I was recently involved in a car accident. Unfortunately, since it was my first accident, I was scatter-brained and anxious. What I did not realize at the time was that the actions you take immediately after the accident can affect a personal injury case and the outcome of that case. I wanted to find a way to share my experiences and mistakes with other. Since the Internet is so popular, I figured this would be a great way to do so. While you likely aren't planning on being in an accident soon, if you are, hopefully you remember some of the tips I share on this website.
When orthopedic surgery goes wrong, there can be devastating consequences. A mistake in the operating room can lead to surgery on the wrong knee. Overlooking a deep-seated infection after a surgery or orthopedic injury can lead to the amputation of a leg. A botched knee replacement can lead to chronic pain and dependence on a walker or cane for the rest of someone's life. When that happens, it's important that you have someone who can give expert testimony on your behalf. Learn more about what exactly the orthopedic expert is and does in a medical malpractice claim.
An expert witness may be necessary to certify that there's a reasonable case for malpractice.
Because medical malpractice claims are expensive and time consuming, a number of states have passed laws that require the plaintiff's attorney to submit some proof of medical malpractice before they're even allowed to begin the lawsuit. This is usually called a Certificate of Merit. While requirements vary from state to state, an orthopedic expert may be needed to look through the victim's medical records and give the court certain assurances, such as the following.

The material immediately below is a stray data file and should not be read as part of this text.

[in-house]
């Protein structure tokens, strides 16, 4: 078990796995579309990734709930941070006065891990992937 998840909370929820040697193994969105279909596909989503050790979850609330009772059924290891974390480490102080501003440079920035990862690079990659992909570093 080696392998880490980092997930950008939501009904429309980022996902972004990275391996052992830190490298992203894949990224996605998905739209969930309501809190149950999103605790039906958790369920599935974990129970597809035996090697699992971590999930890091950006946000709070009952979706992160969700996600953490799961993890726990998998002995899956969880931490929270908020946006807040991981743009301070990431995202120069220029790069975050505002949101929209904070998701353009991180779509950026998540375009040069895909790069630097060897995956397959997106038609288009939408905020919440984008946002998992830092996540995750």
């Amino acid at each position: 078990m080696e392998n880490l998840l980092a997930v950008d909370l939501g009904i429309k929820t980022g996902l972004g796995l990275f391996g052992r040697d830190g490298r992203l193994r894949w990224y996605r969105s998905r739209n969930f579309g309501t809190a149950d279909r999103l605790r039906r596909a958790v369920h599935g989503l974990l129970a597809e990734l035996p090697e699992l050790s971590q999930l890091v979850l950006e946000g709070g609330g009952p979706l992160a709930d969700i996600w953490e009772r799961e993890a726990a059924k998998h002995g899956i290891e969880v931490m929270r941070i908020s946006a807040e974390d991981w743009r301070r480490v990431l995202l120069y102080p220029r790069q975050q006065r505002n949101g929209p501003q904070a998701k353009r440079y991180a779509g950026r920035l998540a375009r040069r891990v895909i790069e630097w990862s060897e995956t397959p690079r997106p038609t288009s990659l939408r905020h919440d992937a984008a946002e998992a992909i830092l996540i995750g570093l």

It's also important that the expert be reasonably familiar with local standards of care, even if he or she never actually practiced in that location. The locality is important because standards of care can vary greatly depending on where you are. For example, a patient in a big-city hospital that does thousands of orthopedic surgeries each year could probably expect more extensive and expert care than a patient in a rural facility with limited experience and resources.
The orthopedic expert may also make your attorney more inclined to pursue the malpractice claim.
Even in states that don't have this requirement, an opinion from another orthopedic expert can help substantiate a case and make an attorney more comfortable moving forward with a claim. It's important to remember that attorneys aren't physicians. While they can listen to your story, they may not be able to make an easy decision about the value of a claim until they have an expert look at the evidence and weigh in.
Orthopedic surgery is considered a fairly high-risk occupation, with about 14% of orthopedic surgeons facing a claim during their career. However, only about 4% of claims against orthopedic surgeons actually result in a payment—which understandably makes attorneys reluctant to proceed unless they have some assurance that there truly was malpractice involved and that another medical professional is able to articulate the cause.
For more information on how an orthopedic expert opinion from a company such as Orthopedic Expert Services, LLC can help your medical malpractice case or to discuss a potential claim, talk to an attorney in your area today.